The first thing that came to mind when I read the hidden provisions starting on page 27 of the new H.I.R.E Act – short for “Hiring Incentives to Restore Employment” – was the phrase “Get Your Money Out of the Country, Before Your Country Gets Your Money out of You.”
That expression was coined years back in one of the classic offshore investing books. Today, it appears more vital than ever – not just for our American cousins but for anybody with assets held in the global financial system, which is still dominated by the US dollar. If the HIRE Act is not a wake-up call to those without a detailed exit strategy in place, then I don’t know what is. The US government today is ‘defaulting in silence.’
The offending legislation in a nutshell? Many transfers of money from the US to overseas entities are subject to a new tax equal to 30 percent of the total amount of the payment – unless the payment is sent to a foreign bank that has agreed to report all American-owned accounts automatically and electronically to the US government, and/or unless the beneficiary agrees to disclose voluntarily its ownership information to the IRS.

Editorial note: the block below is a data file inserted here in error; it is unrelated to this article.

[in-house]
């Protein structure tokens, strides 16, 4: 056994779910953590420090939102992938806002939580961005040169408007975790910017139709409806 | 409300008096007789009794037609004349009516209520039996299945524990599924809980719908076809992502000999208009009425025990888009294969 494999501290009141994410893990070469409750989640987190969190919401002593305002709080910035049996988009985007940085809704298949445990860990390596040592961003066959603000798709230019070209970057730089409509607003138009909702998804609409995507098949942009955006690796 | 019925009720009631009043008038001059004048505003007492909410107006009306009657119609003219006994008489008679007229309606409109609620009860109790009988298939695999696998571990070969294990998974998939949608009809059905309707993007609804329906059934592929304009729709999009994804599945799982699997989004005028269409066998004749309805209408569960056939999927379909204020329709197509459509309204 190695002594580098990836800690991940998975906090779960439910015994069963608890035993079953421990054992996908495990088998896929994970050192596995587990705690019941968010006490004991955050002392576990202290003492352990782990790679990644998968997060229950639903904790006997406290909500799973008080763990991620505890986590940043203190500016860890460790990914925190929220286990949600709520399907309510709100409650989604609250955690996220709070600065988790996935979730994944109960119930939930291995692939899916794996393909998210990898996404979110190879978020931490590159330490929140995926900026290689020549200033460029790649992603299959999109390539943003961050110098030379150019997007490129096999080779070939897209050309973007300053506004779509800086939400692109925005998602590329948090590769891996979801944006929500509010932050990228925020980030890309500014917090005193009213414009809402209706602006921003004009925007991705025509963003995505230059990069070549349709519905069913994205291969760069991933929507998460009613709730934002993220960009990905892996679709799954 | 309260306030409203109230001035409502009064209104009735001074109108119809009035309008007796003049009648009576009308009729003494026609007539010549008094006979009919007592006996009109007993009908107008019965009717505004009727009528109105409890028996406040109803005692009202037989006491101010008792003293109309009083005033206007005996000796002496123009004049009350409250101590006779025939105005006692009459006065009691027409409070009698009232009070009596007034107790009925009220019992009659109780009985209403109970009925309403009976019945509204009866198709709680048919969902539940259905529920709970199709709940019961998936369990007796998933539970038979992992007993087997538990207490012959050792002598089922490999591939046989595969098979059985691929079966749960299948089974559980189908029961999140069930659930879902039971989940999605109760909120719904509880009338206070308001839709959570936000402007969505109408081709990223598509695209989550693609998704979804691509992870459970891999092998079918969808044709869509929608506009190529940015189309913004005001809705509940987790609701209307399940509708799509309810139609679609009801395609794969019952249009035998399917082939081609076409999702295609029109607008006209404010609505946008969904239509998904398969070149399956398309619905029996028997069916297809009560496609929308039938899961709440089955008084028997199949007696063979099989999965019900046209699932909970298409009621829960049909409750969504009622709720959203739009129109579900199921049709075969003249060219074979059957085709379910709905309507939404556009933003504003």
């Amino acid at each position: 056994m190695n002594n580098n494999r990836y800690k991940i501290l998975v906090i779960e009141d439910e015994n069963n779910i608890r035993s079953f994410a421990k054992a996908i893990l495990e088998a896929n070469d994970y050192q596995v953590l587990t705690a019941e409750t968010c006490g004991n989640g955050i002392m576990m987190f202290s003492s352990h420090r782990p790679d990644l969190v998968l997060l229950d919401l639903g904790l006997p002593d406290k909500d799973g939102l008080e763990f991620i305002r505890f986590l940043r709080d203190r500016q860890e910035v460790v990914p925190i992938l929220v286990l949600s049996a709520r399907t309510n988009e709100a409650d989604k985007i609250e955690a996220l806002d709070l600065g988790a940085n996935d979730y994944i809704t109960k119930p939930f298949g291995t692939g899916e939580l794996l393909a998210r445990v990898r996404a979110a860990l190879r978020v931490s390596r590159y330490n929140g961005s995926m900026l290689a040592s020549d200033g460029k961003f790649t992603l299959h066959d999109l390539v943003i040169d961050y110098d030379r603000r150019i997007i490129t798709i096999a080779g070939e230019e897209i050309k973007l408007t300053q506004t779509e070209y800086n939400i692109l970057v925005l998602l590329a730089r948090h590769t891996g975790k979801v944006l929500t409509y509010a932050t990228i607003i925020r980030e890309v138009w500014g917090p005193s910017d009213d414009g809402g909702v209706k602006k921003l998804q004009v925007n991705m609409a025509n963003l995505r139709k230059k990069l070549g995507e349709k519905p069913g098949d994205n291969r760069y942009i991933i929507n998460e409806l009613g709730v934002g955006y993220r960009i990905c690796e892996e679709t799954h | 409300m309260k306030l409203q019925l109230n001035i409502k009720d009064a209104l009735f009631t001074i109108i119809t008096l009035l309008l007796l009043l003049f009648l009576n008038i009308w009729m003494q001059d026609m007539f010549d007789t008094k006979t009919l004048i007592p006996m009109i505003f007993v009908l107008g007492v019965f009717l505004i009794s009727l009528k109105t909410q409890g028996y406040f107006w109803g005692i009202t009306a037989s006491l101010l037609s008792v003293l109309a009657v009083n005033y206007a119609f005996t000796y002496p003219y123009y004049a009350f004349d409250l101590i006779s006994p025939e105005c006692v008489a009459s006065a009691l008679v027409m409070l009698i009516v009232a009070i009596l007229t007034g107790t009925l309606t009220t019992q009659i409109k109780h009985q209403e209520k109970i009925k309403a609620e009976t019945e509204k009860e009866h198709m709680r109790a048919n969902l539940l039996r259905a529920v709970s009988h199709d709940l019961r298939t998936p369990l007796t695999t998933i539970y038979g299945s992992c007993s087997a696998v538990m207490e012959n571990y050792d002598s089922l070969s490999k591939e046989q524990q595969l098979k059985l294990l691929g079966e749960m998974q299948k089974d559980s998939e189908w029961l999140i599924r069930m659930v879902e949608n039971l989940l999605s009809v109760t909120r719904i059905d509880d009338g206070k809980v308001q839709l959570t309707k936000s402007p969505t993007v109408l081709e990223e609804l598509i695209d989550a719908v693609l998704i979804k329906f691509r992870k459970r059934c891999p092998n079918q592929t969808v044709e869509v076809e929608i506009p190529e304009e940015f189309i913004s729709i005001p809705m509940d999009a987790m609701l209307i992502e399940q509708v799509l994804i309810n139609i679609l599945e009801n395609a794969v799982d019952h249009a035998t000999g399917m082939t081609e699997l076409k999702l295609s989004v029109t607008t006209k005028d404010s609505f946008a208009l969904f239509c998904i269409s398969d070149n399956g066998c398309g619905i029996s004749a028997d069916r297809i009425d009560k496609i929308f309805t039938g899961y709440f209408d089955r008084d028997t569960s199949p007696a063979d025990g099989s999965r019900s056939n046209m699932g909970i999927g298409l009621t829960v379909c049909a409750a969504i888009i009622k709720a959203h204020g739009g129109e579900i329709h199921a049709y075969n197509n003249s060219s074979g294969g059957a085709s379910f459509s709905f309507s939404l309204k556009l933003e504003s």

The HIRE Act sounds harmless enough, right? It sounds like something to do with job creation… yet another round of incentives. Yet, hidden starting on page 27, is America’s widest reaching attack yet on offshore banks.
“It couldn’t have happened to a nicer country,” writes analyst Tyler Durden on zerohedge.com “… As it was merely the latest in an endless stream of acts destined to expand the government payroll to infinity, nobody cared about it, or actually read it. Because if anyone had read it, the act would have been known as the Capital Controls Act.”
I think he’s absolutely right that nobody read it. The mainstream buy brics online media didn’t pick up on it, any more than they gave any indication of what Obama’s much hyped healthcare bill actually says.
A few days later, however, Mark Nestmann, on his nestmann.com blog, writes that Durden’s article is “highly misleading.” The HIRE Act, says Nestmann, isn’t about capital controls, at least not directly. It’s about enforcement of existing IRS rules.
So, there’s some debate about whether this is really about currency controls, or just the taxman doing his job. I guess it all boils down to your definition of currency controls.